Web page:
Mon, Dec 20, 2004 - Page 5 News List

Military junta scraps its intelligence organization


The military junta has begun the complete dismantling of a military intelligence unit formerly headed by disgraced premier Khin Nyunt, former intelligence officials and diplomats said yesterday.

"Corporals or sergeants with more than 10 years service can get retirement, but servicemen with under 10 years service are being sent to the infantry," a former official, who did not want to be named, told reporters.

He said 2,000 of an estimated 10,000 military intelligence (MI) members were retired or transferred by the junta on Wednesday, adding the unit was expected to be completely dismantled by the end of the month.

The MI's main unit based in the capital Yangon was the first to go, with its senior members forced into retirement, he said.

"General Kyaw Win, deputy chief of military intelligence and another three high-ranking officials retired on Dec. 15."

Yangon-based diplomats confirmed the unit was being scrapped.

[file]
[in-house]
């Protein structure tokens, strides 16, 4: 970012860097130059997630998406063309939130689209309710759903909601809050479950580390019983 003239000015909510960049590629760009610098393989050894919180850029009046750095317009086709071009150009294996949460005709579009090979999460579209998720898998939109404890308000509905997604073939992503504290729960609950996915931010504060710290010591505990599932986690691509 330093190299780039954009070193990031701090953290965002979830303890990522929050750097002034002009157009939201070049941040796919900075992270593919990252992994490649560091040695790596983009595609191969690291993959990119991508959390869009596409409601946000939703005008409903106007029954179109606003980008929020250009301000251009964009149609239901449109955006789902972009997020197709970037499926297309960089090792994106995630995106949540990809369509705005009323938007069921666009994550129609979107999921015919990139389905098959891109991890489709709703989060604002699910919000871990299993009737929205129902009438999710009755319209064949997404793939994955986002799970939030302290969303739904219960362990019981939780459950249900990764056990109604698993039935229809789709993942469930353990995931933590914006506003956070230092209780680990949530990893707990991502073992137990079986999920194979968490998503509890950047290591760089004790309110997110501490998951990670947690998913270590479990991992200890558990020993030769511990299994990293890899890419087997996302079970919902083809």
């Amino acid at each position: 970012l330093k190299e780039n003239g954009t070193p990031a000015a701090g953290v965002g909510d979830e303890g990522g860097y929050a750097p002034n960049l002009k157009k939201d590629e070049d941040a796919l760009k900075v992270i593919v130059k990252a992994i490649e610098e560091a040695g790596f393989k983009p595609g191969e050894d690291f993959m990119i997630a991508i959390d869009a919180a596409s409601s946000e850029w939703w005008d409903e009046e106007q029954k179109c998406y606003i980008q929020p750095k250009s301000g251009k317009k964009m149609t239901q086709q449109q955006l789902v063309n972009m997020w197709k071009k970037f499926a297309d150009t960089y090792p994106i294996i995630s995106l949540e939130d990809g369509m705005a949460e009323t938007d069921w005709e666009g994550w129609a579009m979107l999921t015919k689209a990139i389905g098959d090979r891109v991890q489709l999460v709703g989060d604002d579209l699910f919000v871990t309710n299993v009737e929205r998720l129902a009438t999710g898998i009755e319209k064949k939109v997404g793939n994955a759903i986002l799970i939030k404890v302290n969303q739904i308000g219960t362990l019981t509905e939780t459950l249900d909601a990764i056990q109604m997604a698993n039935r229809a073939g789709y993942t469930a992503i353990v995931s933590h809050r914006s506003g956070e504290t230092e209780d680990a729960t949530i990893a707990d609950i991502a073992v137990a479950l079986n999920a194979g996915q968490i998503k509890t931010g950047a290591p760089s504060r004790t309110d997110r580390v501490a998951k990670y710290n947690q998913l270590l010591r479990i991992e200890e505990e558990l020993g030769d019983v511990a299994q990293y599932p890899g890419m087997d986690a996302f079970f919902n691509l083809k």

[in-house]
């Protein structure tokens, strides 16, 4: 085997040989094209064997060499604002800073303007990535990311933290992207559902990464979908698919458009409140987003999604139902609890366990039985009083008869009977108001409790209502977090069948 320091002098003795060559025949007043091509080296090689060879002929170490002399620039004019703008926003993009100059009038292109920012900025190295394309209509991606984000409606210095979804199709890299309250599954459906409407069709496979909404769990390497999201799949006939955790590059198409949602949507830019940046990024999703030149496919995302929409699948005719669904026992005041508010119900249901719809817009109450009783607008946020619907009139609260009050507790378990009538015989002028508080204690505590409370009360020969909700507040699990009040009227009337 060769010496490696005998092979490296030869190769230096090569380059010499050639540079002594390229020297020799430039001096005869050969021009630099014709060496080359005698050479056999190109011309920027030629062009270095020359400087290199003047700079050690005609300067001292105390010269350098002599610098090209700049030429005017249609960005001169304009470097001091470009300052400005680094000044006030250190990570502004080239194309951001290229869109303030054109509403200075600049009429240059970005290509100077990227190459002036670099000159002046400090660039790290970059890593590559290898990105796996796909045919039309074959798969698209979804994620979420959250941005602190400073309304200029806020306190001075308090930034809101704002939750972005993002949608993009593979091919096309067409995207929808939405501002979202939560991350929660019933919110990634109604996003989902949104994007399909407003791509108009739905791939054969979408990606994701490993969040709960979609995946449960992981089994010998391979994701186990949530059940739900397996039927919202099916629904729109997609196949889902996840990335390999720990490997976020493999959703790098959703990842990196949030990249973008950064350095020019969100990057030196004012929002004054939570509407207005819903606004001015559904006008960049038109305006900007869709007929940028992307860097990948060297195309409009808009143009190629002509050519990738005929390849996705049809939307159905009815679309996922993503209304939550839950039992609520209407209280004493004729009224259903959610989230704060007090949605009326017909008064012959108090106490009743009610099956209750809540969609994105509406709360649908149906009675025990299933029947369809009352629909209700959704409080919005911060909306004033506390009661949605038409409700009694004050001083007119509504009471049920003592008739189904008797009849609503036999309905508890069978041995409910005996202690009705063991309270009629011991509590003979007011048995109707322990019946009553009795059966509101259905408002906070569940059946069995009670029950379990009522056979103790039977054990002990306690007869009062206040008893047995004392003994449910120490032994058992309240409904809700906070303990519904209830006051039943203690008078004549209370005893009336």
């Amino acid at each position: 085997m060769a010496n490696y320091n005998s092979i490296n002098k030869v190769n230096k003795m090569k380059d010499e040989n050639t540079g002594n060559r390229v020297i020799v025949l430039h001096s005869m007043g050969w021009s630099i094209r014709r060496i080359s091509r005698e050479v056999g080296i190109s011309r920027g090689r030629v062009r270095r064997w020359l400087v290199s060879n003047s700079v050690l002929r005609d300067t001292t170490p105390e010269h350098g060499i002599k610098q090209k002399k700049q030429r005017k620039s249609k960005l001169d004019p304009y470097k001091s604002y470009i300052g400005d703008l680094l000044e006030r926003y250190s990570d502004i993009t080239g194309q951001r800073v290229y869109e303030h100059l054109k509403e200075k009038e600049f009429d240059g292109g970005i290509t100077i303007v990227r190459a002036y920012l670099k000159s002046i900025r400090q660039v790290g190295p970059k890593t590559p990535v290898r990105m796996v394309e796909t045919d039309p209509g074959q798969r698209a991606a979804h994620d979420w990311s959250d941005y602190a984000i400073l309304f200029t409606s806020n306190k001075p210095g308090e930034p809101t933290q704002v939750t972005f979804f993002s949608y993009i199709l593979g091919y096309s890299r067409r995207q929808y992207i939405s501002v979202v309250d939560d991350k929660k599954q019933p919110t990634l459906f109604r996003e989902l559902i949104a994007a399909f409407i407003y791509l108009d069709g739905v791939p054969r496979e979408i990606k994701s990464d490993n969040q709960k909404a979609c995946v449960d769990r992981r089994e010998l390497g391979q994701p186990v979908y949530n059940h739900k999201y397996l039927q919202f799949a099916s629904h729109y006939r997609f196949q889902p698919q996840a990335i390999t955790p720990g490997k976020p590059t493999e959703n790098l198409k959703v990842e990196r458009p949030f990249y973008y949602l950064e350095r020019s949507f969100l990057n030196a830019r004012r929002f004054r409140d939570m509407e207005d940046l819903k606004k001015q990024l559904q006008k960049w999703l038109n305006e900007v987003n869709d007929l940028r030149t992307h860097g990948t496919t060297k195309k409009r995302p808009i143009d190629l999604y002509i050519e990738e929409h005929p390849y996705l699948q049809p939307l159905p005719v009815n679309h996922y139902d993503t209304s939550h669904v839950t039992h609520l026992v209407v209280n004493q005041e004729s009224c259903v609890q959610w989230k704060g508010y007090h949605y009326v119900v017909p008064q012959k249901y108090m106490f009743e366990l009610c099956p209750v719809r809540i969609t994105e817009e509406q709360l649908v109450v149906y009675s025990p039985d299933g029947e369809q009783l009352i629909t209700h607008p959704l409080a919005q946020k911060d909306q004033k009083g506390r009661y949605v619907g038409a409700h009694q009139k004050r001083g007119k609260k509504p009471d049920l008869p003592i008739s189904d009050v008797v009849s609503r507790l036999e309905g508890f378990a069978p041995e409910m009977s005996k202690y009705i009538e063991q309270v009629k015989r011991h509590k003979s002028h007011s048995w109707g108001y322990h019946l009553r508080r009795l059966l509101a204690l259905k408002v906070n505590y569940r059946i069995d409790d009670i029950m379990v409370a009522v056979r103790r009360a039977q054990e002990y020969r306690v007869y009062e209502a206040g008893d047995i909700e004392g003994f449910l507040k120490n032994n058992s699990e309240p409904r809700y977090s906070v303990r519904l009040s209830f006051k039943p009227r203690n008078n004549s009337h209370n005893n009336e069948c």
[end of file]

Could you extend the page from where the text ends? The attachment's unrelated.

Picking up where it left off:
"Some members were detained after [former premier] Khin Nyunt's arrest but the rest are now being retired or transferred," a diplomat said on condition of anonymity.

"In the meantime the unit has already undergone a name-change to the Office of Military Affairs Security," he said.

The unit, which was headed for two decades by Khin Nyunt, had been at the center of a wide-ranging purge following his sacking and arrest in October on corruption charges.

The former premier -- who favored limited dialogue with detained opposition leader Aung San Suu Kyi -- was replaced by junta hardline General Soe Win.

The intelligence unit had been targeted by rivals loyal to the head of the junta, Senior General Than Shwe, over what they claimed was a nationwide anti-corruption campaign in the wake of Khin Nyunt's ousting.

In October the junta scrapped the National Intelligence Bureau, the body that gave widespread powers to MI officers.

The intelligence wing was believed to control much of the black market and drug money in Myanmar -- the world's second largest opium producer -- and is a bitter rival of hardline army factions loyal to the junta leadership.

Analysts said the unit had been "acting like the mafia" and using its elite status to collect substantial "unaccountable income."

MI corruption was believed to be particularly strong along the border areas, which deal with most imports from neighboring China, India and Thailand.

Myanmar is ranked among the top five most corrupt countries in the world in a global corruption index released by watchdog Transparency International.

Diplomats and analysts have stressed that the non-MI military faction is also deeply involved in corruption.

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